Empyema necessitans (pleurocutaneous fistula) is a late consequence of empyema thoracis that is uncommon. It is commonly linked with Mycobacterium TB and Actinomyces spp., both of which are aggressive pathogens capable of dissecting through tissue planes. This entity, on the other hand, may occasionally appear late in the course of infection with more indolent organisms. Coccidioidomycosis, mucormycosis, and aspergillosis cases have all been documented. Only three instances of empyema necessitans caused by nontuberculous mycobacteria have been recorded in the literature, with no cases associated with Mycobacterium kansasii. In addition to adequate antibiotic therapy, more definitive treatment is explored on a case-by-case basis and may include tube thoracostomy and drainage or open thoracotomy, depending on the clinical conditions.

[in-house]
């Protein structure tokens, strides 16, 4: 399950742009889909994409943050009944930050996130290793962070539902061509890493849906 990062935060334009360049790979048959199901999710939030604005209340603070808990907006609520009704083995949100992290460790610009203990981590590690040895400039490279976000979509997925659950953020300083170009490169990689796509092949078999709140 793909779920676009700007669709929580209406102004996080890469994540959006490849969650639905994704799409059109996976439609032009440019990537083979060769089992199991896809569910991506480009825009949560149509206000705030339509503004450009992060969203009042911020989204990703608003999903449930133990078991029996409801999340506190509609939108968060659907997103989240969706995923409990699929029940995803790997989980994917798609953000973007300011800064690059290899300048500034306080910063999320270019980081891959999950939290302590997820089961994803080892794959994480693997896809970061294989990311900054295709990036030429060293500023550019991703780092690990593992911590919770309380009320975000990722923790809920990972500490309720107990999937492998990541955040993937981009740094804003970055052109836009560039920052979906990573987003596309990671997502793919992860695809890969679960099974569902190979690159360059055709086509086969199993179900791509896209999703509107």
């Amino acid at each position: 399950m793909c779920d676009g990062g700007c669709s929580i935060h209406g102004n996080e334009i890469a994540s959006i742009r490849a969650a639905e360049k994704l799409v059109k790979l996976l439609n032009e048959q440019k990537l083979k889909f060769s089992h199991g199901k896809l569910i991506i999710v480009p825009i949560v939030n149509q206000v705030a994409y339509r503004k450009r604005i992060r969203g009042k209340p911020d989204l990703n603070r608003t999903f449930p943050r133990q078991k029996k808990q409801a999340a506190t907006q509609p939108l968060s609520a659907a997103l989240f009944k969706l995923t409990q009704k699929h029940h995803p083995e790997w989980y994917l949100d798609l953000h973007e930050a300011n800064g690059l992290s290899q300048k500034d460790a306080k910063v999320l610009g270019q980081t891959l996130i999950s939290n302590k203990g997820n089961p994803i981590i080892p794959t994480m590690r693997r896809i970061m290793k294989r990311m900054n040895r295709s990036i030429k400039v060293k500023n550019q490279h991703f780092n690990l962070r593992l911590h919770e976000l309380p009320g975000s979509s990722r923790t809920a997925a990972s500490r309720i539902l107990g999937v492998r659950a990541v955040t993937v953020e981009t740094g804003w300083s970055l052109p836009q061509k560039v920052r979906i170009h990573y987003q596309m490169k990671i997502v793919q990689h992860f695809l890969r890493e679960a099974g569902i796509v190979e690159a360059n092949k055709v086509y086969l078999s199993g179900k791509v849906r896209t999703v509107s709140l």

Despite the fact that a pleurocutaneous fistula can quickly progress to the formation of a tension pneumothorax, patients in all documented cases owing to nontuberculous mycobacteria were adequately managed with conservative medical therapy alone. This example indicates that less harmful species, such as M. kansasii, can cause empyema necessitans if not treated properly. Physicians should be aware of this uncommon mycobacterial infection consequence, especially in difficult-to-treat patient groups.